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Using a Special Needs Trust for Medicaid Recipients

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Using a Special Needs Trust for Medicaid Recipients

Written by Charles Newland on . Posted in Probate and Estate Planning

disabled person in a wheelchair, special needs trust attorneySpecial needs trusts are designed to provide funds or other assets that benefit the disabled individual who is receiving Medicaid or SSI benefits without jeopardizing the recipient’s income eligibility. Often referred to as supplemental needs trusts, they can be used to provide services and amenities to recipients that improve their quality of life. Since public benefits programs are highly restrictive, it is vital that the guidelines for establishing and using a special purpose trust be carefully followed. A special needs trust attorney can help establish a trust in compliance with state law.

How a Special Needs Trust Works

In Illinois, a disabled person’s annual income may not exceed $15,880 to qualify for Medicaid. For a family of four, the limit is $32,319. Low-income and disabled individuals who have income exceeding these limits are not eligible for benefits.

A special needs trust can provide for a disabled person’s supplemental needs, however, while still enabling him or her to retain eligibility. There are two basic types of special needs trusts.

First Party Trust

A first-party trust holds an individual’s personal assets. As long as the special needs trust is properly established, these assets do not prohibit the individual from qualifying for Medicaid and SSI benefits. To qualify for a first-party trust, a number of requirements must be met and specific guidelines for the use of the resources must be followed.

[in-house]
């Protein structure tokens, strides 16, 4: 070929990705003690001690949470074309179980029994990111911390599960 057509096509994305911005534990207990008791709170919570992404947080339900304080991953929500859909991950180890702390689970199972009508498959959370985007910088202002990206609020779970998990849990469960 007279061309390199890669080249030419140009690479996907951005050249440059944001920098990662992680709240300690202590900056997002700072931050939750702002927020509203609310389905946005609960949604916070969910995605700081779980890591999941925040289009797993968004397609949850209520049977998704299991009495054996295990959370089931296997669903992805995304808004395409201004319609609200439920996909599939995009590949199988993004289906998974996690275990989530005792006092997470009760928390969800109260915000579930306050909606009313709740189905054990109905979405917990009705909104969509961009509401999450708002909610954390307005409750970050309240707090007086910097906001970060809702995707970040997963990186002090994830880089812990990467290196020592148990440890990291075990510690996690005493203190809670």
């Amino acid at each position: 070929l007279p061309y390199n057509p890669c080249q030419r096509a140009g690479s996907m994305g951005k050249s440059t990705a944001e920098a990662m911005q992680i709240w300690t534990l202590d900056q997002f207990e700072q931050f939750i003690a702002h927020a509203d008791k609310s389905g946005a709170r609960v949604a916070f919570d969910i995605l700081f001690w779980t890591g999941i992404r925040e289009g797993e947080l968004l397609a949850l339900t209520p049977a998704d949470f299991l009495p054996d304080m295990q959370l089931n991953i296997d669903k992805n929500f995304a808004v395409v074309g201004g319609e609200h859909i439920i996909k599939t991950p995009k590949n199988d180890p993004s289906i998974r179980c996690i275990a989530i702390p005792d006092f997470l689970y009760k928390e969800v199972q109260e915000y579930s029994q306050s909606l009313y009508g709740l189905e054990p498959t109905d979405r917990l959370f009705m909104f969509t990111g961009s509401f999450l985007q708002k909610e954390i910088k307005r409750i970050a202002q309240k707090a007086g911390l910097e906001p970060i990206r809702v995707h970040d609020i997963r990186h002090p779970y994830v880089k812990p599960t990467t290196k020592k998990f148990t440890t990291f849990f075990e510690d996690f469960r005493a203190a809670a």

Third Party Trust

In a third-party trust, the assets held come from a source other than the disabled individual. These could be gifts and donations from relatives or friends. The use of third-party trust funds is not as strictly regulated as it is with first-party trusts.

How Can Trust Funds be Used?

Special needs trust funds can be used to enhance the care received by the disabled person. For example, they may pay for additional home care, therapy, or equipment that would be beneficial. In some cases, they can even be used to cover the cost of a needed vacation for the disabled individual and a caregiver.

Follow the Rules

Illinois, like other states, has its own rules governing special needs trusts. It is essential that the trusts comply with state law to be effective. A special needs trust attorney can help set up the trust in compliance with applicable regulations so that the individual’s assets are protected and do not prohibit the disabled person from qualifying for necessary Medicaid or SSI benefits.

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